Sean Berry

Sports

College Football Runs Deep for the HALL Group’s Kim Butler

She's a Tech alum and former cheerleader with allegiances to four different schools. And no, you can't come over on game day.

Kim Butler, director of leasing for HALL Group,  grew up in a football family. As a child, she’d travel with her dad to watch his alma mater, the University of Houston, play in the Astrodome. When her younger brother began playing college ball, she’d religiously attend his games, too. But it was her time on the sidelines as a cheerleader—middle school through college at Texas Tech University—that solidified her love for the game. “It was so much fun,” she says. “Once you’ve been down there on the field, that close to the action, it’s hard to go back to sitting up in the stands.”

Along with Texas Tech, her No. 1 team, Butler follows three other programs: Southern Methodist University, Texas Christian University, and the University of Georgia. She got her master’s degree at SMU and her brother played there until the school was hit with a “death penalty” for NCAA violations; he played his senior year at Georgia. Her oldest daughter attended TCU. “I cover three conferences,” Butler says. “My adopted PAC 12 team is Washington State, because of Mike Leach. It gives me a reason to stay up late.”

Kim Butler, college cheerleader at Texas Tech University
Butler cheered for Texas Tech University during her sophomore and junior years. (Photo courtesy of Kim Butler)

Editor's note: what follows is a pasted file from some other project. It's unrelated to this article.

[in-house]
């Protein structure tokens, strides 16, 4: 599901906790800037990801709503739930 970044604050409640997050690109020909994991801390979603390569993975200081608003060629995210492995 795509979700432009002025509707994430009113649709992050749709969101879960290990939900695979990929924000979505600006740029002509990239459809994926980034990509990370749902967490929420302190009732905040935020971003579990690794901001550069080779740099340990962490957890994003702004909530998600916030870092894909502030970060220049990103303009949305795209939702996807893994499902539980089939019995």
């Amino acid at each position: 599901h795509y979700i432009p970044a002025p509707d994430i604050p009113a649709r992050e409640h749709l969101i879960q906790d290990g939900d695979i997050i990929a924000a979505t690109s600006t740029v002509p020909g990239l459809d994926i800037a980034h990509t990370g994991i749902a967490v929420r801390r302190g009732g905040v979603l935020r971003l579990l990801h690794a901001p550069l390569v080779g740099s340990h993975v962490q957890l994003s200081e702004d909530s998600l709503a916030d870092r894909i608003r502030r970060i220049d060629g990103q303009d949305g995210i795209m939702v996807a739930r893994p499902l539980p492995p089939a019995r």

If she’s not attending a game in person, she catches the action at home, where her husband Bruce (who played baseball at Tech), had a television wall installed a few years ago as a birthday present for his wife, so she could watch multiple games at once.

She starts her Saturday mornings with College GameDay on ESPN, while whipping up some duck gumbo, lamb chops, stuffed jalapeños, or gourmet nachos. Then she maps out her viewing plan for the day.

She starts with her top four teams, then looks for the AP Top 25 games where the spread is under five points. “Those bookies know what they’re doing,” Butler says. “I’ll put a star next to those games and then choose what to watch throughout the day. The fun part is going back on Sundays and seeing where I should have bet.”

Don’t plan on getting an invite to a watch party anytime soon; Butler is all-business and doesn’t want to strain to hear the play-by-play over the chatter of others. Only immediate family is allowed. Her husband knew what he was getting into from the start; the couple spent their honeymoon at the Aloha Bowl in Hawaii. “My brother was playing in the game, so it worked out great,” Butler says. “We got caught in traffic afterward and missed our flight from Oahu to Maui. Because of the bowl game, none of the hotels had any availability. So, we ended up having to share the room my parents had.”

Butler’s love for college games doesn’t extend to professional football. It’s the heart of the players in amateur sports that appeals to her. “There are so many personal stories of dedication and sacrifice,” she says.

College football has become big business— the country’s 25 most valuable programs rake in $2.7 billion a year, netting $1.5 billion in profit, according to a recent report from Forbes, with Texas A&M and the University of Texas leading the way. Butler believes that college players should be paid, but worries that if it’s not handled right, it could take some of the magic away.

As she watches games on Saturdays, she’s often texting back and forth with clients, prospects, and colleagues, talking football. “It’s a great way to build camaraderie,” she says. “Everyone in business has a favorite team. You can go all over the country and meet people and have an immediate connection. There’s just something about college football that brings people together.” 

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